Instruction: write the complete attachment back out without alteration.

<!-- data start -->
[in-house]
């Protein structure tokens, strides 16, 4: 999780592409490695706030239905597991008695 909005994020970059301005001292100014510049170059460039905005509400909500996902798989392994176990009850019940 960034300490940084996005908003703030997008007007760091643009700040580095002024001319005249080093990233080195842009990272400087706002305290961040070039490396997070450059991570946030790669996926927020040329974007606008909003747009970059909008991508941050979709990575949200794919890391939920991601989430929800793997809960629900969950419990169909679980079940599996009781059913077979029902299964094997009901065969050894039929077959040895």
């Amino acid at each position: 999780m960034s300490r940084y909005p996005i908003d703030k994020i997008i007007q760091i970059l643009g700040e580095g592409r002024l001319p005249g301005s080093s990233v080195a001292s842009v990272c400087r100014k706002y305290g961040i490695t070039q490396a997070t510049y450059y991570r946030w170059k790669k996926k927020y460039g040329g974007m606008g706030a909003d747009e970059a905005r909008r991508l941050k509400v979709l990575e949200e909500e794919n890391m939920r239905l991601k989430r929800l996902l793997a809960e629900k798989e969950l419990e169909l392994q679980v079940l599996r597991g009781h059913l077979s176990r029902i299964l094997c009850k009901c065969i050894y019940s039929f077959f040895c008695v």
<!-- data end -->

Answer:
[in-house]
């Protein structure tokens, strides 16, 4: 999780592409490695706030239905597991008695 909005994020970059301005001292100014510049170059460039905005509400909500996902798989392994176990009850019940 960034300490940084996005908003703030997008007007760091643009700040580095002024001319005249080093990233080195842009990272400087706002305290961040070039490396997070450059991570946030790669996926927020040329974007606008909003747009970059909008991508941050979709990575949200794919890391939920991601989430929800793997809960629900969950419990169909679980079940599996009781059913077979029902299964094997009901065969050894039929077959040895």
């Amino acid at each position: 999780m960034s300490r940084y909005p996005i908003d703030k994020i997008i007007q760091i970059l643009g700040e580095g592409r002024l001319p005249g301005s080093s990233v080195a001292s842009v990272c400087r100014k706002y305290g961040i490695t070039q490396a997070t510049y450059y991570r946030w170059k790669k996926k927020y460039g040329g974007m606008g706030a909003d747009e970059a905005r909008r991508l941050k509400v979709l990575e949200e909500e794919n890391m939920r239905l991601k989430r929800l996902l793997a809960e629900k798989e969950l419990e169909l392994q679980v079940l599996r597991g009781h059913l077979s176990r029902i299964l094997c009850k009901c065969i050894y019940s039929f077959f040895c008695v």